Do not pollute the land where you are - Numbers 35:33

It’s EVERYWHERE. Plastics are awesome but we would be better off without them. In Life Without Plastic, Chantal Plamondon and Jay Sinha and of Wakefield, Quebec explain why and how we must learn to reduce, even avoid them as much as possible in our everyday lives. Plastic pollutants are the twenty-first century’s ‘Silent Spring.’ In Rachel Carson’s 1960’s book we learned how harmful DDT is; plastic is even worse, as well as being a terrible pollutant because it never decomposes under natural conditions. Never. All plastics are derived from fossil fuels and contain numerous chemical additives that leach out. Toxins such polycarbonates, epoxy resins and BPAs (bisphenol, a synthetic plastic chemical which is an endocrine/hormone disrupter). The steady flow of plastic products by manufacturers must be stopped at the source, requiring producers to deal with the refuse, not communities.

With the influence of Plamondon, Sinha and others, Canada became the first country in the world to impose a ban on BPA’s in baby bottles and baby food containers, but tin cans and beverage cups continue to be lined. BPA’s that leach out in dumps to wash into our ground water. Birds and other wildlife pick on garbage consuming these chemicals, causing mutations and deformities in their offspring. Similarly, humans and aquatic life are impacted, never mind the staggering environmental ramifications of plastic pollution in our lakes and oceans.

Our readers may have heard about the five ocean gyres around our globe that have tons of plastics caught in nylon fishing nets, swirling in a smog, carrying with them all the chemical components contained therein. In our Anthropocene era, the planet is gradually being covered by a plastiglomerate film. Microbeads used in cosmetics, toothpaste and other products, are filling bellies and make wild creatures feel full while starving to death. Now is the time for action!

Suggestions for action

Follow the Pareto Principle (or 80/20 rule), which states that roughly 80% of the effects come from 20% of the causes. Eliminating the following six absolute worst, most common forms of plastic will help:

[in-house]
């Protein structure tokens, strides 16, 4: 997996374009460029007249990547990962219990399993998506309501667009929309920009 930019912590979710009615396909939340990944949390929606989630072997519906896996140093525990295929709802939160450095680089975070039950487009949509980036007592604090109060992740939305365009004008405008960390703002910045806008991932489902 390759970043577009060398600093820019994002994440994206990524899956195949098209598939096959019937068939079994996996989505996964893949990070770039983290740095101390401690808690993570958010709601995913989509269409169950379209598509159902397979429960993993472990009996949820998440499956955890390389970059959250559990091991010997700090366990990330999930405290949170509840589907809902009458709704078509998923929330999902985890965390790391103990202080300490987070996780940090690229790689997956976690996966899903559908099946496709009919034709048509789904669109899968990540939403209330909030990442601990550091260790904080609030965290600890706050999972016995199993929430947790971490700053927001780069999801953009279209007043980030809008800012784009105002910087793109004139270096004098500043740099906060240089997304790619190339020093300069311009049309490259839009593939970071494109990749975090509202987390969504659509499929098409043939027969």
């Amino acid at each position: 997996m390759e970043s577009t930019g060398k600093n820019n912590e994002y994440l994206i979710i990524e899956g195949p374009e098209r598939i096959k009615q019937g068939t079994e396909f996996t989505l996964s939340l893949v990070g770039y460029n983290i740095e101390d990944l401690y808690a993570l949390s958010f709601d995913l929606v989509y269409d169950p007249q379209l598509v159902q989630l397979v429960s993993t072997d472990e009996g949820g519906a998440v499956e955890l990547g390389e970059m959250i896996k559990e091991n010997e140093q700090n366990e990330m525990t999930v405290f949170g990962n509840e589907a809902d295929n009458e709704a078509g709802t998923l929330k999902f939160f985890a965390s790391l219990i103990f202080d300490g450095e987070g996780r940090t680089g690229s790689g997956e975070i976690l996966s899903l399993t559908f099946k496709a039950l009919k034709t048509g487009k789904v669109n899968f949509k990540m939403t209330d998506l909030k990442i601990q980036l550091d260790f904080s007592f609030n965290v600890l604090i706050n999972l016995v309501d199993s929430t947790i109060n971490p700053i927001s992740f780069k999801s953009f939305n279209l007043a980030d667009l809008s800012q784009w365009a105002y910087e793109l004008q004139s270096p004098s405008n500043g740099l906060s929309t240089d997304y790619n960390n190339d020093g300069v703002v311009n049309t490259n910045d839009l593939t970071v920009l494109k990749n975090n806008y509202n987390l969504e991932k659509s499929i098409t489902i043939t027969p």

1. Plastic bags
  2. Water bottles
  3. Plastic lined disposable cups and lids
  4. Food containers
  5. Food utensils
  6. Straws 

More recent guidance includes also avoiding: 

  1. plastic cutlery 
  2. ring carriers and
  3. stir sticks.

There are Golden Design Rules for companies to follow with regard to plastic packaging, aiming for less use and easier recycling. Inventing more bioplastics such as corn-based ones will help, since they will decompose. What a joy to learn that wooden cutlery was being provided at Cataraque Creek’s maple syrup pancake brunch in the spring of 2022. And a Quebec manufacturer of tags to close bread bag tags is now making them from re-cycled cardboard. We will find them in grocery stores soon. Yea!

For travel beverages, recycle a glass juice bottle or buy a good stainless-steel water bottle to be refilled. And for hot tea or coffee, a good stainless-steel thermal mug. I’ve found that Starbucks offer the best ones for holding the heat, with a lid that doesn’t leak. Be aware that heat draws toxins out of plastic more quickly. Never use them in the microwave. 

 If we change our mindset from one of convenience and disposability to buying things of higher quality and durability, we can live richer, healthier lives. 

But take heart, dear reader. On March 6, 2022, the United Nations Environmental Assembly passed a resolution by 175 countries to find viable alternatives to plastic, a step toward forming a global treaty. As Jon Kabat-Zinn says in his book of meditations:

Perhaps it is time for us to own the name we have given ourselves as a species, Homo sapiens sapiens – the species that knows and knows that it knows – to own our sentience and literally and metaphorically come to our senses while there is still time.

What is at stake … is none other than our very hearts, our very humanity, our species, and our world. What is available to us is the full spectrum of who and what we are. What is required is nothing special. Simply that we start PAYING ATTENTION and WAKE UP TO THINGS AS THEY ARE. All else will follow.

More information

Plamondon, C., and J. Sinha. 2017. Life Without Plastic: The Practical Step-by-Step Guide to Avoiding Plastic to Keep Your Family and the Planet Healthy. 191 pages.

Cobb, A. 2021. Plastic: an autobiography. Night Books, 352p.

Kabat-Zinn, J. 2007. Arriving at your own door: 108 lessons in mindfulness. Hachette Books. 160p.

Plastic soup: one of the greatest environmental disasters: 

What you can do to fight plastic pollution:

10 ways to reduce plastic pollution: